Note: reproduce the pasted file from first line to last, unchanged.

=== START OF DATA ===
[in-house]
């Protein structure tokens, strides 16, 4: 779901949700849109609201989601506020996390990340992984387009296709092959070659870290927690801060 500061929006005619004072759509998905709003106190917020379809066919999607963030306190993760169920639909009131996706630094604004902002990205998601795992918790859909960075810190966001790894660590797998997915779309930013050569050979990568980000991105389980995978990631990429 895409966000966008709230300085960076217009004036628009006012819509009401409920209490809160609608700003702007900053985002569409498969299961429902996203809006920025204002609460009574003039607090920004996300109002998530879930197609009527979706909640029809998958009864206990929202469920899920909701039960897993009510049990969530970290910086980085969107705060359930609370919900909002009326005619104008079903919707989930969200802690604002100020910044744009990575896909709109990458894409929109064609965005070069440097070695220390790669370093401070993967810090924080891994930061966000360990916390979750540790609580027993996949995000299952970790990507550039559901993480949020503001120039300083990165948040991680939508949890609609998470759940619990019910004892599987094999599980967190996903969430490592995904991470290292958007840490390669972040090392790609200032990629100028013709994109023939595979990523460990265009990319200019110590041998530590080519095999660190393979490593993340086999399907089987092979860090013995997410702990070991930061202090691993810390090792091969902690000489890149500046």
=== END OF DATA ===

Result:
[in-house]
């Protein structure tokens, strides 16, 4: 779901949700849109609201989601506020996390990340992984387009296709092959070659870290927690801060 500061929006005619004072759509998905709003106190917020379809066919999607963030306190993760169920639909009131996706630094604004902002990205998601795992918790859909960075810190966001790894660590797998997915779309930013050569050979990568980000991105389980995978990631990429 895409966000966008709230300085960076217009004036628009006012819509009401409920209490809160609608700003702007900053985002569409498969299961429902996203809006920025204002609460009574003039607090920004996300109002998530879930197609009527979706909640029809998958009864206990929202469920899920909701039960897993009510049990969530970290910086980085969107705060359930609370919900909002009326005619104008079903919707989930969200802690604002100020910044744009990575896909709109990458894409929109064609965005070069440097070695220390790669370093401070993967810090924080891994930061966000360990916390979750540790609580027993996949995000299952970790990507550039559901993480949020503001120039300083990165948040991680939508949890609609998470759940619990019910004892599987094999599980967190996903969430490592995904991470290292958007840490390669972040090392790609200032990629100028013709994109023939595979990523460990265009990319200019110590041998530590080519095999660190393979490593993340086999399907089987092979860090013995997410702990070991930061202090691993810390090792091969902690000489890149500046």